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A 45-year-old man with no known chronic medical illness presented with insidious onset of exertional dyspnoea and left pleuritic chest pain. He was pale on physical examination and left chest percussion note was dull. Otherwise, he had no telangiectasia, cyanosis or finger clubbing. No family history of telangiectasia or bleeding episodes were reported, he also denied any history of epistaxis or haemoptysis. Chest roentograph on admission demonstrated left pleural effusion. Transthoracic ultrasound showed a large thin-walled elongated hypoechoic nodule surrounded by collapsed lung and loculated hyperechoic pleural fluid (figure 1A, arrow). Colour Doppler ultrasound established turbulent flow within the nodule (figure 1B, arrow) which raised the suspicion of pulmonary arteriovenous malformation (PAVM). His haemoglobin level was 5.5 g/dL. Urgent CT thorax revealed multiple PAVMs with the largest at the left lower lobe, arising from the left descending pulmonary artery (figure 1C, arrow). Diagnostic thoracocentesis confirmed haemothorax with pleural fluid to serum haematocrit ratio of 0.64 (figure 1D). The PAVM was confirmed during pulmonary angiographic study (figure 1E, arrow) and was successfully embolised (figure 1F). Medical thoracoscopy was performed subsequently for clot evacuation. The patient recovered and symptoms did not recur. The patient was advised for hereditary haemorrhagic telangiectasia (HHT) genetic testing.
PAVM is a rare clinical disease which manifests in various presentations from asymptomatic in mild cases, to cyanosis, congestive heart failure and respiratory failure in severe cases.1 Spontaneous haemothorax as a life-threatening complication of PAVM is even rarer.1 2 However, a population-wide cancer screening programme using low-dose thoracic CT estimated the prevalence of PAVM to be 1 per 2600 individuals, which is more common than previously thought.3 Hence, clinicians should always have high index of suspicion for PAVM when dealing with a spontaneous haemothorax.
CT thorax is generally considered the gold standard investigation for PAVM.4 However, colour Doppler ultrasound has recently been shown to be useful in a small series of patients in the diagnosis of PAVM.5 Besides, the mobility and point-of-care nature of ultrasound make it a useful bedside tool during initial assessment.
Approximately 70% of multiple PAVMs are associated with HHT.1 Although our patient did not fulfil clinical criteria for HHT, it is known that patients with HHT may remain subclinical at the time of presentation due to age-related penetrance. Hence, HHT cannot be reliably excluded on clinical grounds alone in patients presenting with multiple PAVMs alone without other clinical features suggesting of HHT. In such cases, HHT gene testing may be helpful.6 Moreover, although sporadic PAVM can occur in non-HHT patients, these are generally solitary. Common causes include: following cavopulmonary anastomosis for complex cyanotic heart disease in the lung without hepatic venous effluent, gestational trophoblastic disease, traumatic arteriovenous fistulae and other inherited vasculopathies.4 6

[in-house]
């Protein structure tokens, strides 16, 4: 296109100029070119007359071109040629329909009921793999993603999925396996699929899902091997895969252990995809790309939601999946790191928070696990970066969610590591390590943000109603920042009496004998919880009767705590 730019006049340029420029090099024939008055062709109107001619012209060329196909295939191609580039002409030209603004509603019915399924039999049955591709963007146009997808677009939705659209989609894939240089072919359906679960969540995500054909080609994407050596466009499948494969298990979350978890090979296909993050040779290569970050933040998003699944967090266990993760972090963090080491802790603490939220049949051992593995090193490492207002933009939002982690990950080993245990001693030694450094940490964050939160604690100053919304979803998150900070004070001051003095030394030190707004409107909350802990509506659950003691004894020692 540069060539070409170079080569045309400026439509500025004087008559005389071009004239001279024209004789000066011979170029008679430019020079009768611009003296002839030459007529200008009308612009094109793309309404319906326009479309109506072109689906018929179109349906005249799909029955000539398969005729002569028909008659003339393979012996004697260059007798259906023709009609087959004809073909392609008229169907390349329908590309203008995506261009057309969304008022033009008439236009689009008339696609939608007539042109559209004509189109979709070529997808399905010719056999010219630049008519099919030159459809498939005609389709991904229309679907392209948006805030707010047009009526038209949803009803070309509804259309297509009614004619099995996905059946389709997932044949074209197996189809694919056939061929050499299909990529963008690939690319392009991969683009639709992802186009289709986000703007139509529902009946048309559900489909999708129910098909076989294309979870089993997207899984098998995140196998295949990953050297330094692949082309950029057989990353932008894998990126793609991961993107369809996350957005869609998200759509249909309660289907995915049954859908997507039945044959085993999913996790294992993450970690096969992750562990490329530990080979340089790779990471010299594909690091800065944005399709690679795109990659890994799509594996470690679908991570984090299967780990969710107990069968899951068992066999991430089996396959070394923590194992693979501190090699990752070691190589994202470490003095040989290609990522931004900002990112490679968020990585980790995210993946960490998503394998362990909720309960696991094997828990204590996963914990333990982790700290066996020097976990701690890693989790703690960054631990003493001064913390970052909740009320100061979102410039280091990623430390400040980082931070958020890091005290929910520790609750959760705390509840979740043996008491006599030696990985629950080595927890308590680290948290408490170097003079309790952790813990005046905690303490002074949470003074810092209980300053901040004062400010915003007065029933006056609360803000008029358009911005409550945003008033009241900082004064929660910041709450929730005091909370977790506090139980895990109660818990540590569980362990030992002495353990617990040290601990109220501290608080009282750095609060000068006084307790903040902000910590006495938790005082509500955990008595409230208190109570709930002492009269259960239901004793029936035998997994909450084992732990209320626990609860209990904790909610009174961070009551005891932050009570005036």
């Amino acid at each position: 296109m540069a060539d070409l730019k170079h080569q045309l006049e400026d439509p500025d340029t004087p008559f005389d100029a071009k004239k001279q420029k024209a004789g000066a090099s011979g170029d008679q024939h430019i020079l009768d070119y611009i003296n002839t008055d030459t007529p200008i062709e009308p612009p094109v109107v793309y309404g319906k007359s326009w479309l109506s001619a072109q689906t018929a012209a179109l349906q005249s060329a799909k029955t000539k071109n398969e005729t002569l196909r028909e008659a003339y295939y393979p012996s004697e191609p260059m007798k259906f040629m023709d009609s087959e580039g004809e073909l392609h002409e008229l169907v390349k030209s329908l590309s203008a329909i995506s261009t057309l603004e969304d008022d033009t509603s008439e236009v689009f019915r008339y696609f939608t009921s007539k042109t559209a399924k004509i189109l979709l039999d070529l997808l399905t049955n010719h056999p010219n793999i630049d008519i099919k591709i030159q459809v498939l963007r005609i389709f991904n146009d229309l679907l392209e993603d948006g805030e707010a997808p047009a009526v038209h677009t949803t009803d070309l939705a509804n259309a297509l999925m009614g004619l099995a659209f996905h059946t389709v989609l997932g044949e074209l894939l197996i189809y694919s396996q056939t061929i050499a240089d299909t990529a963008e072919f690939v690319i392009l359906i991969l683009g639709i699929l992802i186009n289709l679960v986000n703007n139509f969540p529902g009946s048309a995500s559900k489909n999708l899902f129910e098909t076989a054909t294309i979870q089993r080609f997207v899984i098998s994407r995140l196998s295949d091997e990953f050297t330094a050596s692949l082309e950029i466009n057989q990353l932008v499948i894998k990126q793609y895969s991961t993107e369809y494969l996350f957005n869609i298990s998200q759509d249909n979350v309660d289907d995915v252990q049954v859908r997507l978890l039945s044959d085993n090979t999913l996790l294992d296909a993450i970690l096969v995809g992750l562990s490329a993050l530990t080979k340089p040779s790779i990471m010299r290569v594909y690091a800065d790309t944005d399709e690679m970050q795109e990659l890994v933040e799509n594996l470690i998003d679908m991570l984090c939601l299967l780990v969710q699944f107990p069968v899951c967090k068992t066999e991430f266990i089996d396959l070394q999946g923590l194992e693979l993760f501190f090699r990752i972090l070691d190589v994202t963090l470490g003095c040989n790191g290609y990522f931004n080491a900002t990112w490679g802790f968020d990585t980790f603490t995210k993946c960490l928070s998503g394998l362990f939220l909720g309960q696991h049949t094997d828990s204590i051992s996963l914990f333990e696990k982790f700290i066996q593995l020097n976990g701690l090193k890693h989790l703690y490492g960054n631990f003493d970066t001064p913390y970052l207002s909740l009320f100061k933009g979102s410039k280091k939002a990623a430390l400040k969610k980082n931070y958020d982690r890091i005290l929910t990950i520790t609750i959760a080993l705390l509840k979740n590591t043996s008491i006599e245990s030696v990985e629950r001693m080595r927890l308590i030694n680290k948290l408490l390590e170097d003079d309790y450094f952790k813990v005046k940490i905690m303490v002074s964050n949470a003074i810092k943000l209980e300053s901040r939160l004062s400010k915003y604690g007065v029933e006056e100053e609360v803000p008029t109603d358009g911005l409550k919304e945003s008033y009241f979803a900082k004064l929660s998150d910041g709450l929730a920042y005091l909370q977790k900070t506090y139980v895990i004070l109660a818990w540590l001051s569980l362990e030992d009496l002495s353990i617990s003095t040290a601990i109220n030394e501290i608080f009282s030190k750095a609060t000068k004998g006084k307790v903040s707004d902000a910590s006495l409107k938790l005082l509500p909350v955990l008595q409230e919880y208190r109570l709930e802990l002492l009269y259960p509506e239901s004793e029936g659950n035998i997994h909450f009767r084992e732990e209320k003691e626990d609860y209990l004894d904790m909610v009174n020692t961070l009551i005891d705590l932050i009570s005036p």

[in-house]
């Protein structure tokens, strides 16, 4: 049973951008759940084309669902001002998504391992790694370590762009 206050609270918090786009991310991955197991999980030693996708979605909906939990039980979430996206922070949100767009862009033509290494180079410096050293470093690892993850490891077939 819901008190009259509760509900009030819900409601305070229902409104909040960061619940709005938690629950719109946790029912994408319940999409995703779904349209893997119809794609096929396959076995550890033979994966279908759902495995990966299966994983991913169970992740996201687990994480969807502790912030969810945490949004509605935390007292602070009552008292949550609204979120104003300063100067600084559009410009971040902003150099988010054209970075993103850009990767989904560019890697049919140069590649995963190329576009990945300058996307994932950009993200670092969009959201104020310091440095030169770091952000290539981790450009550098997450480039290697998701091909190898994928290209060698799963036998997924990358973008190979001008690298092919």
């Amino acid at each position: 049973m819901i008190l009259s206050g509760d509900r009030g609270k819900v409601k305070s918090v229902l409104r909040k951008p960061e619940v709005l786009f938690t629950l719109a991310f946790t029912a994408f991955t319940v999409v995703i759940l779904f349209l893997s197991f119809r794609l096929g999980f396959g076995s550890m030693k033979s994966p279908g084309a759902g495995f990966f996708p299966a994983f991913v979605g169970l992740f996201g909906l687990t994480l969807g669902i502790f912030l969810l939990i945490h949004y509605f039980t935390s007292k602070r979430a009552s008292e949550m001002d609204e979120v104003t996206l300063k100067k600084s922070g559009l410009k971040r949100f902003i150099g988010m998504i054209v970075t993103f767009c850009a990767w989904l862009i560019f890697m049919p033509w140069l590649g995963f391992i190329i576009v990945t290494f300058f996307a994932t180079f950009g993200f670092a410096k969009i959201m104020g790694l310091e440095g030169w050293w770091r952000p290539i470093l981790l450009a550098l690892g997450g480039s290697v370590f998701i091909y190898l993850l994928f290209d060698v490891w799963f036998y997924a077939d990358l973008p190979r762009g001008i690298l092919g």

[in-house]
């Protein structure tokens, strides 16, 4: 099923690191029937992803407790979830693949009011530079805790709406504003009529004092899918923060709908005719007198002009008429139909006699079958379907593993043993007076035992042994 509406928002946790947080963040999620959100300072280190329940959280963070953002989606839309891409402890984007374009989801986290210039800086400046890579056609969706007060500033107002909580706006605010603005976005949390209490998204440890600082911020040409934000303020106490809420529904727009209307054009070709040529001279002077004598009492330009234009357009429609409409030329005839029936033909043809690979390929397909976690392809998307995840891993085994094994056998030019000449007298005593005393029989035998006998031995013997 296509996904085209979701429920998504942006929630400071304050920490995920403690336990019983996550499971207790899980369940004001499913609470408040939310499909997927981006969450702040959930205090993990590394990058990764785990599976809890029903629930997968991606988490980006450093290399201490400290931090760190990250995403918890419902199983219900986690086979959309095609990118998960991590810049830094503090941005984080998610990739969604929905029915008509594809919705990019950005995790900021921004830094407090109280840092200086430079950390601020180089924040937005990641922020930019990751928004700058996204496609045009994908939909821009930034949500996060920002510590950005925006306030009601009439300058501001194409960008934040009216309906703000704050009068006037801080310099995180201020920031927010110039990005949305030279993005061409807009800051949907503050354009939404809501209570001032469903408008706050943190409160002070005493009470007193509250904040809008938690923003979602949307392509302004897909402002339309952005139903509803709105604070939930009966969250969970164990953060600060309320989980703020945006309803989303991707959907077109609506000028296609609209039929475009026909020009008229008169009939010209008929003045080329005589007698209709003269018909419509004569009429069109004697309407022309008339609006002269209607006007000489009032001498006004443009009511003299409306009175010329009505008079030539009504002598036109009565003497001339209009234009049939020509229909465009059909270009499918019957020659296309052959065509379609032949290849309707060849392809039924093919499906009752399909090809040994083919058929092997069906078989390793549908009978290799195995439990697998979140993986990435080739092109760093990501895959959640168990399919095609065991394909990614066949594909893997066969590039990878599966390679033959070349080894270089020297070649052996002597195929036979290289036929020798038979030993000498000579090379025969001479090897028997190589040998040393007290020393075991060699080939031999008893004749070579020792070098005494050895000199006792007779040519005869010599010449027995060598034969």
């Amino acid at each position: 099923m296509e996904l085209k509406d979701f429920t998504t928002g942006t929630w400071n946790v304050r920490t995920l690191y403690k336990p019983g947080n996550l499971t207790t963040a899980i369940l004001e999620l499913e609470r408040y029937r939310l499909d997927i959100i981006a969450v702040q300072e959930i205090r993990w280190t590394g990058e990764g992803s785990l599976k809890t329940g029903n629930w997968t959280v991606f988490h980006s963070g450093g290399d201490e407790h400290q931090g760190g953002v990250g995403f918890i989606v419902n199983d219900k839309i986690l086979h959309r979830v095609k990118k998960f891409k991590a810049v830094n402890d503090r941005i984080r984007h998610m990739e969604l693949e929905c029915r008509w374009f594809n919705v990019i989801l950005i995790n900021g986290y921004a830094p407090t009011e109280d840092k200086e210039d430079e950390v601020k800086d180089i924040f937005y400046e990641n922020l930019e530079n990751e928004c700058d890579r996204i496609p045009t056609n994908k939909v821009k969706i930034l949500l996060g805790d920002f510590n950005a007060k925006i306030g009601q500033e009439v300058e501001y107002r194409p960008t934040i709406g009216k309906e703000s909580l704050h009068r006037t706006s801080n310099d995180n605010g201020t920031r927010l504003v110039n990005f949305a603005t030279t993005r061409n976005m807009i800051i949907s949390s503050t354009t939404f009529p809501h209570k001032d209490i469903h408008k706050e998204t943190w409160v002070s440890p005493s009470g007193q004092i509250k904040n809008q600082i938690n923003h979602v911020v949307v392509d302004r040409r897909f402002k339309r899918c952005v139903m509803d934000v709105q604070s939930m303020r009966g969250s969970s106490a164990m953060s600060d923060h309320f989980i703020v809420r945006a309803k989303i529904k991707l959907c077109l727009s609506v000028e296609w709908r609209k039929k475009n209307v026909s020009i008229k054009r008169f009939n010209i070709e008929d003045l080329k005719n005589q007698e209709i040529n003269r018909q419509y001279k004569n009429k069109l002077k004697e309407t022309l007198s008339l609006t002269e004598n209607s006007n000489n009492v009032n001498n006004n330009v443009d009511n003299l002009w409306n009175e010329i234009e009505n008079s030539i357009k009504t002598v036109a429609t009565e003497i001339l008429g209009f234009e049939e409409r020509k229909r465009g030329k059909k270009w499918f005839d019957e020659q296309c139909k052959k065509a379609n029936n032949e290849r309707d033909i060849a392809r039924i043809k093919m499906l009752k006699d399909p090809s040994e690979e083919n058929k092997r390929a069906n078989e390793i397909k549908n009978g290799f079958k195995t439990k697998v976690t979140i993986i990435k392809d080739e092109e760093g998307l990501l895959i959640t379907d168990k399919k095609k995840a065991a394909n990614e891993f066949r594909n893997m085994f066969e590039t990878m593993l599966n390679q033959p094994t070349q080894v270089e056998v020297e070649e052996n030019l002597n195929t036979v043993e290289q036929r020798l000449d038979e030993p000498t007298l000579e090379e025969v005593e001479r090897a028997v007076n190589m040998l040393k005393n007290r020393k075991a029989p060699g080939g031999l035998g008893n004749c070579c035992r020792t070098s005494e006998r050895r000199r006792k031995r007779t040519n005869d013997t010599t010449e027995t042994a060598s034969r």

Our case highlights the rare complication of a rare clinical condition; at the same time demonstrating the usefulness of transthoracic ultrasound in PAVM detection during initial assessment of a spontaneous haemothorax.
Contributors SSK initiated the idea for case reporting, prepared the final copy of the manuscript and was involved in the initial diagnosis of the subject. MCY and SKC finalised the final copy of the manuscript and was involved in the management of the patient. MNLW performed the pulmonary angiographic study. STT supervised the whole procedure and reviewed the final manuscript. All authors have read and approved the final manuscript.
Funding This research received no specific grant from any funding agency in the public, commercial or not-for-profit sectors.
Competing interests None declared.
Patient consent Obtained.
Provenance and peer review Not commissioned; externally peer reviewed.
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